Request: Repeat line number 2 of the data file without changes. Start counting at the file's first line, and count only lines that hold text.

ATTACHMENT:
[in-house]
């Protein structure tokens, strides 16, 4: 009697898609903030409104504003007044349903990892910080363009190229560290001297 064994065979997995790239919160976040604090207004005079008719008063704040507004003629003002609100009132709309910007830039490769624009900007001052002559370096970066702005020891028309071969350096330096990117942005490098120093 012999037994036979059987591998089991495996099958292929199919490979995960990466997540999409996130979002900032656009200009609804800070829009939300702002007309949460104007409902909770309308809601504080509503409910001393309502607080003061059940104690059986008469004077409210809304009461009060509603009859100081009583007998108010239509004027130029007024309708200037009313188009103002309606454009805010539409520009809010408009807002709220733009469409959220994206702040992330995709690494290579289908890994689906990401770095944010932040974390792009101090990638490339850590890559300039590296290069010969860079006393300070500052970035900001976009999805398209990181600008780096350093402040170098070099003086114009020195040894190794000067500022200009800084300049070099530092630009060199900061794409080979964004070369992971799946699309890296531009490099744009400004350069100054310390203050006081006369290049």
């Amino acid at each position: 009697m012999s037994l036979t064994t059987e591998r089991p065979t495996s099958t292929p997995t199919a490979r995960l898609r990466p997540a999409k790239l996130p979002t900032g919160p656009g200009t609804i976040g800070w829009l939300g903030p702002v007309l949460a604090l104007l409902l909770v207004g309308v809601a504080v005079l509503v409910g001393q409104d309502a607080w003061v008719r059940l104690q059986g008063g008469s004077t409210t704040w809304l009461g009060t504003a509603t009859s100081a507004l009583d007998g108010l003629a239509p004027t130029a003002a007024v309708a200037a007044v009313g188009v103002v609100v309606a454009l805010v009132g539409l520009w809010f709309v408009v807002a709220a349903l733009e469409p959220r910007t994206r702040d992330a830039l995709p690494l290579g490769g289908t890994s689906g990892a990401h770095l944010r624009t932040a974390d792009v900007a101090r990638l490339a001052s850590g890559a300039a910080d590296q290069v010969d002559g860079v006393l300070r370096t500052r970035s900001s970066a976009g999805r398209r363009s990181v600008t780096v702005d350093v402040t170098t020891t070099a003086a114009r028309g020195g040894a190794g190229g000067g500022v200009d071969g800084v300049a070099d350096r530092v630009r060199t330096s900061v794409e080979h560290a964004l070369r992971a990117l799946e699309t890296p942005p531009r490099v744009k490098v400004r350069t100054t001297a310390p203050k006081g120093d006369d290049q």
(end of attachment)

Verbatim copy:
């Protein structure tokens, strides 16, 4: 009697898609903030409104504003007044349903990892910080363009190229560290001297 064994065979997995790239919160976040604090207004005079008719008063704040507004003629003002609100009132709309910007830039490769624009900007001052002559370096970066702005020891028309071969350096330096990117942005490098120093 012999037994036979059987591998089991495996099958292929199919490979995960990466997540999409996130979002900032656009200009609804800070829009939300702002007309949460104007409902909770309308809601504080509503409910001393309502607080003061059940104690059986008469004077409210809304009461009060509603009859100081009583007998108010239509004027130029007024309708200037009313188009103002309606454009805010539409520009809010408009807002709220733009469409959220994206702040992330995709690494290579289908890994689906990401770095944010932040974390792009101090990638490339850590890559300039590296290069010969860079006393300070500052970035900001976009999805398209990181600008780096350093402040170098070099003086114009020195040894190794000067500022200009800084300049070099530092630009060199900061794409080979964004070369992971799946699309890296531009490099744009400004350069100054310390203050006081006369290049």